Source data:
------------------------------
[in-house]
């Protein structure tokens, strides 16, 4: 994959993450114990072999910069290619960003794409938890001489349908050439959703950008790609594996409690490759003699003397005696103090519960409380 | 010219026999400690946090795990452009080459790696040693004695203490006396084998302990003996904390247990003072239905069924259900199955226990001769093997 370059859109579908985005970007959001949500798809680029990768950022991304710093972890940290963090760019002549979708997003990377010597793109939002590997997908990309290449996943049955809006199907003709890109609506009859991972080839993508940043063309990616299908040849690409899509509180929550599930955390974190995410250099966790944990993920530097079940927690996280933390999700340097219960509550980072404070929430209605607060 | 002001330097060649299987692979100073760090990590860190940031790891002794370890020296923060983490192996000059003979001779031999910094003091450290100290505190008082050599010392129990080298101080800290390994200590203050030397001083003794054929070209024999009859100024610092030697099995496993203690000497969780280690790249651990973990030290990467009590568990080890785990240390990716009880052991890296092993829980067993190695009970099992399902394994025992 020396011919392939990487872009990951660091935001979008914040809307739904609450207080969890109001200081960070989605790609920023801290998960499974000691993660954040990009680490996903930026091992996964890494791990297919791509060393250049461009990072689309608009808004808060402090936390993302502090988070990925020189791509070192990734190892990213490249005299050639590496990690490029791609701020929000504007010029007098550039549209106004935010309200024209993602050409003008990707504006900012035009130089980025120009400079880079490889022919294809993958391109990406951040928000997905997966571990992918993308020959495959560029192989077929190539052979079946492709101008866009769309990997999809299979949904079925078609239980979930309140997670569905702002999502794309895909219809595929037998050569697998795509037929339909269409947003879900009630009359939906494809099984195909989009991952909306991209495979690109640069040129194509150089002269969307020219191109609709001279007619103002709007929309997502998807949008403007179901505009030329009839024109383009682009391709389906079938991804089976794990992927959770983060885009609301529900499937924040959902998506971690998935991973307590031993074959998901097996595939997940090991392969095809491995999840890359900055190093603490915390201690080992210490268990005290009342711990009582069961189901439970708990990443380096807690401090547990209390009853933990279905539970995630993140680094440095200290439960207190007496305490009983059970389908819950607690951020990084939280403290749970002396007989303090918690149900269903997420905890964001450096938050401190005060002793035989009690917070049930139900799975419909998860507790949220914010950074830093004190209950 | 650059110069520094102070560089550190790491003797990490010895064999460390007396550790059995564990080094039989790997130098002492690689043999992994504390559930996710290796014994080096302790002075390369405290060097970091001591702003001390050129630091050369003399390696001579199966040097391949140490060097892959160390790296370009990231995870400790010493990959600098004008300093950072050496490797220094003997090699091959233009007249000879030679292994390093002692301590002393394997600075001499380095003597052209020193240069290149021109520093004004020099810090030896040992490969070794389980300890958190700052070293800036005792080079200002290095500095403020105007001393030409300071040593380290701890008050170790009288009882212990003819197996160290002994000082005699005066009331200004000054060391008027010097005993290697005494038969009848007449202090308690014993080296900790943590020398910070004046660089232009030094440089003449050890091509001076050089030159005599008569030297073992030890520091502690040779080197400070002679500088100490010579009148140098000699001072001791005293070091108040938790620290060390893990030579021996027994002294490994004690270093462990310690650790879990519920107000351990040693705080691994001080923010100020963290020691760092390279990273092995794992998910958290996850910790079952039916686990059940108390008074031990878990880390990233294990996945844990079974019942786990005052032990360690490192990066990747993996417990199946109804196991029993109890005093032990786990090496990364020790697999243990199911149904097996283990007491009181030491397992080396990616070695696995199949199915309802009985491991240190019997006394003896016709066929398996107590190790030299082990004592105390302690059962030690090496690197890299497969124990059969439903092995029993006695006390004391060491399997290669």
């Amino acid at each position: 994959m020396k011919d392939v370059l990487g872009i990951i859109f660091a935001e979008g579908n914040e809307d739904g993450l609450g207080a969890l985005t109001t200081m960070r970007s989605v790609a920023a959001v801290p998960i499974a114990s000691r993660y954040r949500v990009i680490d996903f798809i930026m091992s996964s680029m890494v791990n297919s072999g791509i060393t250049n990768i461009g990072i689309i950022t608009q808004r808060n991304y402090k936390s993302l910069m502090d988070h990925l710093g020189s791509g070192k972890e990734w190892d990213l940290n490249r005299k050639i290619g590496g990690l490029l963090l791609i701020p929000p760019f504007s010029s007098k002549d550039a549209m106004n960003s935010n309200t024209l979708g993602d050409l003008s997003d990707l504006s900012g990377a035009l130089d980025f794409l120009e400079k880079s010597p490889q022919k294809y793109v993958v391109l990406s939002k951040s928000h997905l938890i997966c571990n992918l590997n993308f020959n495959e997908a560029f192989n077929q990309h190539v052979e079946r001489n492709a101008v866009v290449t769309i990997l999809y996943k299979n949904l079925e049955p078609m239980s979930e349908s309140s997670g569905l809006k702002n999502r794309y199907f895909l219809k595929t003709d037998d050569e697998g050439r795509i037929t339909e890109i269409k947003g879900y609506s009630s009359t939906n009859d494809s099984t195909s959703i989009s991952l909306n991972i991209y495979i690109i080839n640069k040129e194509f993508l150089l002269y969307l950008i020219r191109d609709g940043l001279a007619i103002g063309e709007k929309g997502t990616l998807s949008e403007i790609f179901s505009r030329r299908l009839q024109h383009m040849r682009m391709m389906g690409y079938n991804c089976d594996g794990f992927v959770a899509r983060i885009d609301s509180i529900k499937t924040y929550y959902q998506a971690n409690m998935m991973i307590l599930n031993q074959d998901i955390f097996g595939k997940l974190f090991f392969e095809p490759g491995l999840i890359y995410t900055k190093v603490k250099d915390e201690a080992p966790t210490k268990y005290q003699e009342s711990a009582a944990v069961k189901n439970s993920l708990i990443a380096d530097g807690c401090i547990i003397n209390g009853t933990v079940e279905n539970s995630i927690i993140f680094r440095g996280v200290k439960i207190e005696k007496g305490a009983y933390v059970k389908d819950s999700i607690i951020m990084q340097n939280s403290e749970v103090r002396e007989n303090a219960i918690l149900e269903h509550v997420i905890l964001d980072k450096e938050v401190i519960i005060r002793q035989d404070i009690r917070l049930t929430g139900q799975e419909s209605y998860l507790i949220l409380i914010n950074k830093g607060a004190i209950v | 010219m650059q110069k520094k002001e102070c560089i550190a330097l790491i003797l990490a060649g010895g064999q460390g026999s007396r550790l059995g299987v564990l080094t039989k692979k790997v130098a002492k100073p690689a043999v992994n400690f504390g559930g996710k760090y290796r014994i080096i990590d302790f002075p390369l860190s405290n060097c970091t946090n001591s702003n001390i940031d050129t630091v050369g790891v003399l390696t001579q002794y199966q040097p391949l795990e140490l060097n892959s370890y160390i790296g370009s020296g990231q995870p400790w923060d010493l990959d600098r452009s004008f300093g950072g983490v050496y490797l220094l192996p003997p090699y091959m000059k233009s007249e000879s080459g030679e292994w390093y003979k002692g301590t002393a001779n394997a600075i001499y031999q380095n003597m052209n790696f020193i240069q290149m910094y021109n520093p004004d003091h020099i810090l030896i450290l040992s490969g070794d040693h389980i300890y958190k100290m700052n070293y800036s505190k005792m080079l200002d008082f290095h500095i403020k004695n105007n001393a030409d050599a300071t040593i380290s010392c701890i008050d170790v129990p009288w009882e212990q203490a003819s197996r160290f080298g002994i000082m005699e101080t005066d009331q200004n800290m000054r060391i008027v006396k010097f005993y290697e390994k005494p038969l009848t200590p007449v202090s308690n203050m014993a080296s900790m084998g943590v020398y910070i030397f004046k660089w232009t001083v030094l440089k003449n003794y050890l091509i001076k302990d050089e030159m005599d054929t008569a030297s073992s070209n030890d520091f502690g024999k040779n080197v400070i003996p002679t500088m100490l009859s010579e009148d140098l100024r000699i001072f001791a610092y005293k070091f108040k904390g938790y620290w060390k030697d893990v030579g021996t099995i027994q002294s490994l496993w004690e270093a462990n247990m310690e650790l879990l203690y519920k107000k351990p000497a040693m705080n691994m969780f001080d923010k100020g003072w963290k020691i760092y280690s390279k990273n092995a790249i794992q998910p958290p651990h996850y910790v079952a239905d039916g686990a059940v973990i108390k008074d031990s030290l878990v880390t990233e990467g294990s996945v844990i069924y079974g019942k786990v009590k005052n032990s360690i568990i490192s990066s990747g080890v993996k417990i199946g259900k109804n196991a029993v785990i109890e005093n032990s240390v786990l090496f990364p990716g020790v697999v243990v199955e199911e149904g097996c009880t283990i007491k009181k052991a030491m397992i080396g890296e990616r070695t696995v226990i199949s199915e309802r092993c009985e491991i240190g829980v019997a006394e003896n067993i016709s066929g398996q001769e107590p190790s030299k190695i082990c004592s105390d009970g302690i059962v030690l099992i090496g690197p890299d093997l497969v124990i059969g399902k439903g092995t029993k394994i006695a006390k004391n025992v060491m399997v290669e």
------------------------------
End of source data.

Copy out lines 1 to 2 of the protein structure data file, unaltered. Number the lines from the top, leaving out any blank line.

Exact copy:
[in-house]
């Protein structure tokens, strides 16, 4: 994959993450114990072999910069290619960003794409938890001489349908050439959703950008790609594996409690490759003699003397005696103090519960409380 | 010219026999400690946090795990452009080459790696040693004695203490006396084998302990003996904390247990003072239905069924259900199955226990001769093997 370059859109579908985005970007959001949500798809680029990768950022991304710093972890940290963090760019002549979708997003990377010597793109939002590997997908990309290449996943049955809006199907003709890109609506009859991972080839993508940043063309990616299908040849690409899509509180929550599930955390974190995410250099966790944990993920530097079940927690996280933390999700340097219960509550980072404070929430209605607060 | 002001330097060649299987692979100073760090990590860190940031790891002794370890020296923060983490192996000059003979001779031999910094003091450290100290505190008082050599010392129990080298101080800290390994200590203050030397001083003794054929070209024999009859100024610092030697099995496993203690000497969780280690790249651990973990030290990467009590568990080890785990240390990716009880052991890296092993829980067993190695009970099992399902394994025992 020396011919392939990487872009990951660091935001979008914040809307739904609450207080969890109001200081960070989605790609920023801290998960499974000691993660954040990009680490996903930026091992996964890494791990297919791509060393250049461009990072689309608009808004808060402090936390993302502090988070990925020189791509070192990734190892990213490249005299050639590496990690490029791609701020929000504007010029007098550039549209106004935010309200024209993602050409003008990707504006900012035009130089980025120009400079880079490889022919294809993958391109990406951040928000997905997966571990992918993308020959495959560029192989077929190539052979079946492709101008866009769309990997999809299979949904079925078609239980979930309140997670569905702002999502794309895909219809595929037998050569697998795509037929339909269409947003879900009630009359939906494809099984195909989009991952909306991209495979690109640069040129194509150089002269969307020219191109609709001279007619103002709007929309997502998807949008403007179901505009030329009839024109383009682009391709389906079938991804089976794990992927959770983060885009609301529900499937924040959902998506971690998935991973307590031993074959998901097996595939997940090991392969095809491995999840890359900055190093603490915390201690080992210490268990005290009342711990009582069961189901439970708990990443380096807690401090547990209390009853933990279905539970995630993140680094440095200290439960207190007496305490009983059970389908819950607690951020990084939280403290749970002396007989303090918690149900269903997420905890964001450096938050401190005060002793035989009690917070049930139900799975419909998860507790949220914010950074830093004190209950 | 650059110069520094102070560089550190790491003797990490010895064999460390007396550790059995564990080094039989790997130098002492690689043999992994504390559930996710290796014994080096302790002075390369405290060097970091001591702003001390050129630091050369003399390696001579199966040097391949140490060097892959160390790296370009990231995870400790010493990959600098004008300093950072050496490797220094003997090699091959233009007249000879030679292994390093002692301590002393394997600075001499380095003597052209020193240069290149021109520093004004020099810090030896040992490969070794389980300890958190700052070293800036005792080079200002290095500095403020105007001393030409300071040593380290701890008050170790009288009882212990003819197996160290002994000082005699005066009331200004000054060391008027010097005993290697005494038969009848007449202090308690014993080296900790943590020398910070004046660089232009030094440089003449050890091509001076050089030159005599008569030297073992030890520091502690040779080197400070002679500088100490010579009148140098000699001072001791005293070091108040938790620290060390893990030579021996027994002294490994004690270093462990310690650790879990519920107000351990040693705080691994001080923010100020963290020691760092390279990273092995794992998910958290996850910790079952039916686990059940108390008074031990878990880390990233294990996945844990079974019942786990005052032990360690490192990066990747993996417990199946109804196991029993109890005093032990786990090496990364020790697999243990199911149904097996283990007491009181030491397992080396990616070695696995199949199915309802009985491991240190019997006394003896016709066929398996107590190790030299082990004592105390302690059962030690090496690197890299497969124990059969439903092995029993006695006390004391060491399997290669």